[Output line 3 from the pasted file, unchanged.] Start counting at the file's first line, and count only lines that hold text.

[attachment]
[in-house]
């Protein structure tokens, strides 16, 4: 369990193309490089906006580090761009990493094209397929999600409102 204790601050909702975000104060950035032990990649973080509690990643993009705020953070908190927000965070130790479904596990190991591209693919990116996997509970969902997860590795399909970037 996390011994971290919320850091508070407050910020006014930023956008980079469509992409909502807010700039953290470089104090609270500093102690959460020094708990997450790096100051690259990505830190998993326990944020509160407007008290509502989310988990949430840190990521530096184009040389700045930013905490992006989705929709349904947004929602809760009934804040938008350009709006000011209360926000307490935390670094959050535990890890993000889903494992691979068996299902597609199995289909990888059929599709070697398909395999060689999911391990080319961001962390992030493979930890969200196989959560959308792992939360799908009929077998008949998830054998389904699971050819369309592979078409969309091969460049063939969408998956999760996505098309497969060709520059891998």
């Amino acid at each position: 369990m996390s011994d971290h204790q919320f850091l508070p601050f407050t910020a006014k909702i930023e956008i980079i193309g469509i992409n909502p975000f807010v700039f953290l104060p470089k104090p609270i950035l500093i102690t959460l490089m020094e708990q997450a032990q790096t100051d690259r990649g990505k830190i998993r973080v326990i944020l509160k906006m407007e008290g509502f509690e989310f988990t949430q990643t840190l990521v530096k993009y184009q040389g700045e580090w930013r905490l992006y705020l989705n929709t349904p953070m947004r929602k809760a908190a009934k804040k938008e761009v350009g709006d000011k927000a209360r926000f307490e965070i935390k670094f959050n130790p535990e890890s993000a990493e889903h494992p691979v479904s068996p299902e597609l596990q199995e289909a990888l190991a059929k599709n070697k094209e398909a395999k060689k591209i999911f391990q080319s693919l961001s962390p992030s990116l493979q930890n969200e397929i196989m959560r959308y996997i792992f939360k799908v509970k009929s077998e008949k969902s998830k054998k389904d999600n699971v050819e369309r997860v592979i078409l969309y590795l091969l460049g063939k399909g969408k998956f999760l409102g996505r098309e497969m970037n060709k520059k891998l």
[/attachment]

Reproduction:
């Amino acid at each position: 369990m996390s011994d971290h204790q919320f850091l508070p601050f407050t910020a006014k909702i930023e956008i980079i193309g469509i992409n909502p975000f807010v700039f953290l104060p470089k104090p609270i950035l500093i102690t959460l490089m020094e708990q997450a032990q790096t100051d690259r990649g990505k830190i998993r973080v326990i944020l509160k906006m407007e008290g509502f509690e989310f988990t949430q990643t840190l990521v530096k993009y184009q040389g700045e580090w930013r905490l992006y705020l989705n929709t349904p953070m947004r929602k809760a908190a009934k804040k938008e761009v350009g709006d000011k927000a209360r926000f307490e965070i935390k670094f959050n130790p535990e890890s993000a990493e889903h494992p691979v479904s068996p299902e597609l596990q199995e289909a990888l190991a059929k599709n070697k094209e398909a395999k060689k591209i999911f391990q080319s693919l961001s962390p992030s990116l493979q930890n969200e397929i196989m959560r959308y996997i792992f939360k799908v509970k009929s077998e008949k969902s998830k054998k389904d999600n699971v050819e369309r997860v592979i078409l969309y590795l091969l460049g063939k399909g969408k998956f999760l409102g996505r098309e497969m970037n060709k520059k891998l």